Ann Beattie continues her pattern of fine
novels with her latest, The
Doctor’s House. Her loyal readers have counted on Beattie’s skill in
presenting characters, setting, emotion and plot with an absorbing writing
style that allows pages to turn easily, and some sadness to pass once the
book is finished. Beattie begins The
Doctor’s House with the voice of Nina, the Doctor’s daughter. Nina is a
widow and works as a copy editor. We begin to glimpse family dynamics from her
point of view: a close relationship with brother, Andrew, whose compulsive sexual
escapades both attract and repel Nina; a distant and strained relationship
with her alcoholic mother; girlfriend relationships that are usually linked
to Andrew; and the impact of her father, the Doctor on all aspects of her
life. The second voice comes from the Doctor’s wife, mother of Nina and
Andrew. We learn in the few pages of her narrative that she married the
Doctor on the rebound, and knew more about his sexual infidelity than Nina
thought she did. We learn more about her own past, and the impact of the
Doctor on her life. Our impression of her as a mother, that seemed easily
judged from Nina’s perspective, changes when we hear her own point of view.
The final narrator is Andrew. While our impressions of him are well-formed
from the narratives of Nina and her mother, his own voice amends and adjusts
our perceptions. I liked him more at certain times and less at others when I
read this section of the book. The voice and impact that looms over the whole
book and narrative is the one who doesn’t get to narrate: Frank, the Doctor.
Here’s an excerpt that captures the character of the doctor, and his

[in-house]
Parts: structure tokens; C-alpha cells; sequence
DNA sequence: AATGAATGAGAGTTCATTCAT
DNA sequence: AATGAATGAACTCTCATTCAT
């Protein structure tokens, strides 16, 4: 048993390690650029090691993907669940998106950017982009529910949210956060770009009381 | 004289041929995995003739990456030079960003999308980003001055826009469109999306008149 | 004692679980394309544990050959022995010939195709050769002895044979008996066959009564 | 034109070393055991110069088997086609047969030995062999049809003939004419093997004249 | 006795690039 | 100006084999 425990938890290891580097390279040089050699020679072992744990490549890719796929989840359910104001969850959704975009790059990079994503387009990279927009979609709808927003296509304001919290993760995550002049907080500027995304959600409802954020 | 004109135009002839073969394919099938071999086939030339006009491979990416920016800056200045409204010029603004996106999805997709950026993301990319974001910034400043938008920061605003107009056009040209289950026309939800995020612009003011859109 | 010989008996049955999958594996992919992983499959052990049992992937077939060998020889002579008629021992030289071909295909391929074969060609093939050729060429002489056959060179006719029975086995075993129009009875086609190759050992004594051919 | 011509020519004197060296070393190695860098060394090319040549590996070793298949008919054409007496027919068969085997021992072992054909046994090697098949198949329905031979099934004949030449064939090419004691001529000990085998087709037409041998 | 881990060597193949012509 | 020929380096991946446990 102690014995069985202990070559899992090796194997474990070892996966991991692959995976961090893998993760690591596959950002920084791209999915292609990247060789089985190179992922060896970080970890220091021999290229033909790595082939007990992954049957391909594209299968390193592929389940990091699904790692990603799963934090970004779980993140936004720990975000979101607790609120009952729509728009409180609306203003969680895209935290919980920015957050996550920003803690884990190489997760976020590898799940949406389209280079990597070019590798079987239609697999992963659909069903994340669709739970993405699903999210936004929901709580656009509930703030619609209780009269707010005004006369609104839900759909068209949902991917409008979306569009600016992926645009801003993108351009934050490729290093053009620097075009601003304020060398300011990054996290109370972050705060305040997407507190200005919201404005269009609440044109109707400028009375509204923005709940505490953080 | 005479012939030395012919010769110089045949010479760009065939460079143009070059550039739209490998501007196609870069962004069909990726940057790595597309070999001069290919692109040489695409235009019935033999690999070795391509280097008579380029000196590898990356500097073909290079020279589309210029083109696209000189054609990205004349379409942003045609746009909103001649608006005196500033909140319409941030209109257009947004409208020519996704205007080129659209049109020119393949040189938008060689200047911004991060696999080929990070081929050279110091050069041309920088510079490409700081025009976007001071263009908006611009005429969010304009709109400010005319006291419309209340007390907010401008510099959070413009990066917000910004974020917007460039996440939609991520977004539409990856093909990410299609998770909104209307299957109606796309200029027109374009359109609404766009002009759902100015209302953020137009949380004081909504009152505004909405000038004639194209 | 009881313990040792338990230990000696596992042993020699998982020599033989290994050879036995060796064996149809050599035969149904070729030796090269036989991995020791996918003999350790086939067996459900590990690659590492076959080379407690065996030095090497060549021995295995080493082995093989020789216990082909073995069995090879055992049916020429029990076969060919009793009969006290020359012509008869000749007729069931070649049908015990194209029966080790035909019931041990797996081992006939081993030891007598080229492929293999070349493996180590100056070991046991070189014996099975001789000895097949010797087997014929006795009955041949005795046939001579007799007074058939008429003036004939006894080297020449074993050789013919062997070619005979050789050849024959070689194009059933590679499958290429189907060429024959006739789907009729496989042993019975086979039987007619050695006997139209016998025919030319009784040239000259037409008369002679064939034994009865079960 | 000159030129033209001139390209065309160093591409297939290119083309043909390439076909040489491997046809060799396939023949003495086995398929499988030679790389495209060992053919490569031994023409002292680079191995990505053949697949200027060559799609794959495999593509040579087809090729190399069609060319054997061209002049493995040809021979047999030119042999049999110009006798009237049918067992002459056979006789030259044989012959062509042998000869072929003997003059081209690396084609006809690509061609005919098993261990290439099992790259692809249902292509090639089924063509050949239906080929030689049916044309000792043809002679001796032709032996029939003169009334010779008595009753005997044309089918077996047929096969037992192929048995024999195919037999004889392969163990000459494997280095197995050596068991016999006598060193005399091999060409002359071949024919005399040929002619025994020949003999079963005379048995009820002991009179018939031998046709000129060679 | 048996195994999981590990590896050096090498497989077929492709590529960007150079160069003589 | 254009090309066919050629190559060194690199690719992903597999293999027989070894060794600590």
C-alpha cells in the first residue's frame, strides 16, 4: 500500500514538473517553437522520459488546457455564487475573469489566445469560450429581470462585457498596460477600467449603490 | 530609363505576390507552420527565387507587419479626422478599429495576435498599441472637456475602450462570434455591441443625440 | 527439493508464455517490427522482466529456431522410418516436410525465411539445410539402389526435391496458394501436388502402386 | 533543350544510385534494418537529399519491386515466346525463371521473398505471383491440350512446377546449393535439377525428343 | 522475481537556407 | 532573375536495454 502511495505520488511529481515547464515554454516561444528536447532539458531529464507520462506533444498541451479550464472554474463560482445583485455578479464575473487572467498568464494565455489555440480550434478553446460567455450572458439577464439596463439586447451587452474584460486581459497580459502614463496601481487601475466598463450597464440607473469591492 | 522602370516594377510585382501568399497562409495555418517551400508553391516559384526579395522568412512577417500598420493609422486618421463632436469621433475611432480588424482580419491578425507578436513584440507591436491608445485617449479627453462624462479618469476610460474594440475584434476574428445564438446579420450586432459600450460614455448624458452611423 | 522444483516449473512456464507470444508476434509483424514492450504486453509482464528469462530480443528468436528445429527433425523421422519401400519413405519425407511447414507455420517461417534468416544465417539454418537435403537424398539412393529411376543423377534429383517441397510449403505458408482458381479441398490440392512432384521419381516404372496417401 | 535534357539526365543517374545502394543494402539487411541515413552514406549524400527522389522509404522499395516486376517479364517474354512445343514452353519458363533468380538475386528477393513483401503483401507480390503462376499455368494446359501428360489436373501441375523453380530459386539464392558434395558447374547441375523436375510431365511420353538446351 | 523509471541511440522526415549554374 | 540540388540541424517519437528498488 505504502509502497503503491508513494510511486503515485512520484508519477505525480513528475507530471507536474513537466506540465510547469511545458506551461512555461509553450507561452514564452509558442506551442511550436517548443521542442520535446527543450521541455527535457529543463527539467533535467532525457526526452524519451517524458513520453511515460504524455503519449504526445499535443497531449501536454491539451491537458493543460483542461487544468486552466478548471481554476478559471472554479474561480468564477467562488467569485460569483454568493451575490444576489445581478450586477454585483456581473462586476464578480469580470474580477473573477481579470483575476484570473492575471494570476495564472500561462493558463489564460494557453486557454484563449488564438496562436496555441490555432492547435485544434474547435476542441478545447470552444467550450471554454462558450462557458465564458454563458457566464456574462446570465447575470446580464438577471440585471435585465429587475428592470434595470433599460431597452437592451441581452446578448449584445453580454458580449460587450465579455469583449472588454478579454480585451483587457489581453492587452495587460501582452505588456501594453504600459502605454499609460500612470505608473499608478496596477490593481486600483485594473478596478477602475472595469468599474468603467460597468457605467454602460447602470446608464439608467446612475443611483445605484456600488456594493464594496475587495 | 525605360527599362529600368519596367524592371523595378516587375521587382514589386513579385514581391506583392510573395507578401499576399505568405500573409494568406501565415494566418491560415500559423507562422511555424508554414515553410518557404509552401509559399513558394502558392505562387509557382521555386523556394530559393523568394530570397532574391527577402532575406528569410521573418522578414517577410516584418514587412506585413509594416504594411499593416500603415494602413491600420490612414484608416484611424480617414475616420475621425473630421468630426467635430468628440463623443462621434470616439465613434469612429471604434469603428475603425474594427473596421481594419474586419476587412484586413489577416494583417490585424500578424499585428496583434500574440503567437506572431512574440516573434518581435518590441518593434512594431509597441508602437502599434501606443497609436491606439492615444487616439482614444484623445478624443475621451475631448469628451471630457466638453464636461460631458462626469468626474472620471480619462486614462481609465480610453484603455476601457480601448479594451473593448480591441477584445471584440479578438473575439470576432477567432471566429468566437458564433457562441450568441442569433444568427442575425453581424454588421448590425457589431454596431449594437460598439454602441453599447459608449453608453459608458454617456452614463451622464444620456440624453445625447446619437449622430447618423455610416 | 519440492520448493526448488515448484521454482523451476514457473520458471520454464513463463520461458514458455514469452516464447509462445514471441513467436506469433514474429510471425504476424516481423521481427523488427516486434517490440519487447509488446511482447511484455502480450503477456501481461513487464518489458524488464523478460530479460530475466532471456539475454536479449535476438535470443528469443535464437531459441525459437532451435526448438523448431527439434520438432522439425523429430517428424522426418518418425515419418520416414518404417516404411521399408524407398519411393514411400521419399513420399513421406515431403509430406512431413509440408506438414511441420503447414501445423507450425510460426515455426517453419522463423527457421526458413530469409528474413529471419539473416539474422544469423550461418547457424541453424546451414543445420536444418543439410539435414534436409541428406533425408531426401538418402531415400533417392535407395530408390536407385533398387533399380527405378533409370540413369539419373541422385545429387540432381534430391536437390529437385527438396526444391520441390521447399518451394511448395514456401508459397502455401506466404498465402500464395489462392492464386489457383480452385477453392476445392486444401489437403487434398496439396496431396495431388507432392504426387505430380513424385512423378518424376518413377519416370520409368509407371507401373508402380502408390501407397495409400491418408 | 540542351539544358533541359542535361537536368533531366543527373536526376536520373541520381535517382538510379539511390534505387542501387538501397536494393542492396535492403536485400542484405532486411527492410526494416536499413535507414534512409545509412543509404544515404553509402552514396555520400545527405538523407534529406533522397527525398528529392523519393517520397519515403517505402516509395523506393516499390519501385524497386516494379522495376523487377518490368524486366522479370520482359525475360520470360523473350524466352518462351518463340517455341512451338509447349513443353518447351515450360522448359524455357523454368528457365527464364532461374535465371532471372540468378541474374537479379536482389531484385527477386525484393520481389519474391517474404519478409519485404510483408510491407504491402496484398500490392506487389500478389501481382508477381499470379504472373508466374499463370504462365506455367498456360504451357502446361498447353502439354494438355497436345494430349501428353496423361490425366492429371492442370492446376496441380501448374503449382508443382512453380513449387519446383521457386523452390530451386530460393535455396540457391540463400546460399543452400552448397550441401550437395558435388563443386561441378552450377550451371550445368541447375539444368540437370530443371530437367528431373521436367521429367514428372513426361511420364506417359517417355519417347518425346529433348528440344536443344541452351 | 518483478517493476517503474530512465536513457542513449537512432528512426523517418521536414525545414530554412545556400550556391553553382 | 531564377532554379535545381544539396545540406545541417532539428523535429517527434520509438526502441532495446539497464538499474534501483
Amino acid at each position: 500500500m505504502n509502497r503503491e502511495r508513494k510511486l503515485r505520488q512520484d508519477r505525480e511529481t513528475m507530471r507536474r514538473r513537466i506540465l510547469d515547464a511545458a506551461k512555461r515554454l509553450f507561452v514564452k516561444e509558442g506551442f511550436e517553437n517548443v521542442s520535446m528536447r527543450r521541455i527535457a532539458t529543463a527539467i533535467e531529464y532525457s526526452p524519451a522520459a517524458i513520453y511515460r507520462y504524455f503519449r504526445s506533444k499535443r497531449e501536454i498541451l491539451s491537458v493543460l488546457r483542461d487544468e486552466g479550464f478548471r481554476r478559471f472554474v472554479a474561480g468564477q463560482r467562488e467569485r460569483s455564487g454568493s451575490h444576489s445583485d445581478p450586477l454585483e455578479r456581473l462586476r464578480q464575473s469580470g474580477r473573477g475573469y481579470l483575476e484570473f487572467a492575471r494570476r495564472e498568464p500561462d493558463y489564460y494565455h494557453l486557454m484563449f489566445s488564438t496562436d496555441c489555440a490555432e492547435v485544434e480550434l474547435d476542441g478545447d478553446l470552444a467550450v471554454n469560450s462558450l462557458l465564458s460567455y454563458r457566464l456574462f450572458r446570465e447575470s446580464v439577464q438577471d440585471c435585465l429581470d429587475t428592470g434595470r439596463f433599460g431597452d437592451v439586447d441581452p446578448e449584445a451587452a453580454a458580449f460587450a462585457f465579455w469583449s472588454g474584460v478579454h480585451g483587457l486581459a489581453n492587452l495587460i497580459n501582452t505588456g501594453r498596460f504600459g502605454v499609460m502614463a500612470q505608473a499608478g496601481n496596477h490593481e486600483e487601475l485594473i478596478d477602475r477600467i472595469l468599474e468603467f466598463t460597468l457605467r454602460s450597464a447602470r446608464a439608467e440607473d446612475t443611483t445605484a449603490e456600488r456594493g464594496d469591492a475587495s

relationship with his son, daughter and wife, from Andrew’s narrative:
“I pushed back
the covers. I tried to appear sleepier than I was/
As I passed him, head down, he put a hand on my shoulder. He turned on the
overhead light with his other hand and looked into my face. What could he
have seen, except my bloodshot eyes? He put the light out. I was shaking,
sure that he knew. I went into the bathroom and closed the door. I even went
to the toilet, which I did not need to use. The seat was still up. I was
about to put it down and sit on it for a few seconds before flushing when I heard
my father’s voice. ‘Is that where you keep it?’ he said from the other side
of the door.
‘Keep what?’ I managed. I kept it in
his workoom, in the back of a Brillo box thick with dust. I looked over my
shoulder, realizing I hadn’t locked the door.
He opened the door and walked in. ‘Marijuana,’ he said. ‘Or am I to believe
that you keep it in your mother’s room?’
I stared at him. He was not going to like any answer I gave him.
‘You think you’re smart, don’t you?’
Yes or no. Neither answer would do.
‘You probably think that because your
mother drinks, it’s all right to smoke marijuana,’ he said. ‘Actually,
marijuana itself is not so bad. It’s useful with glaucoma patients. For relief
of nausea, with some illnesses. There’s even the suggestion that it should be
Nothing to say. Nothing at all.
‘Your mother tells me that you and
your sister enjoy Playboy,’ he said. ‘Isn’t that an unusual magazine
to be looking at with your sister? You know, I had wanted to keep my
magazines hidden from Mom.’
‘We were looking at the cartoons,’ I
‘Is that right? Is that what the
doctor should believe?’ He went right on, not waiting for an answer. He said:
‘Your mother drinking, you smoking marijuana – it has a smell, you know, that
clings to you just like cigarette smoke. A doctor, with two people abusing
substances in his own house. What does your sister do, if I may ask? I would
presume that she does exactly what her brother does, since he is the only
person who exists in her world.’
I looked at the floor.
‘I’m glad you’re not continuing to
lie to me. I do take note of that,’ he said. Then he said: ‘How many times
have you smoked marijuana?’
‘A few times,’ I said. I was only
lying by a half a dozen times.
‘A few times,’ he repeated
slowly. ‘The doctor’s son has smoked marijuana a few times. His wife
drinks approximately one third of a bottle of scotch and one bottle of tine a
day. His daughter … but we don’t know about her. She may even be the Miss
Goody Two-Shoes she appears to be, though somehow I doubt that. I think she
has a secret, and that’s why she’s so condescending toward her parents. Ready
to become an informant any day now. Ready to go to the authorities, as they’re
called, about the doctor’s family.’”
Ann Beattie tells great stories, and in The
Doctor’s House, readers are rewarded with a story from three points of
view, each more interesting than the one before it.
Steve Hopkins, March 20, 2002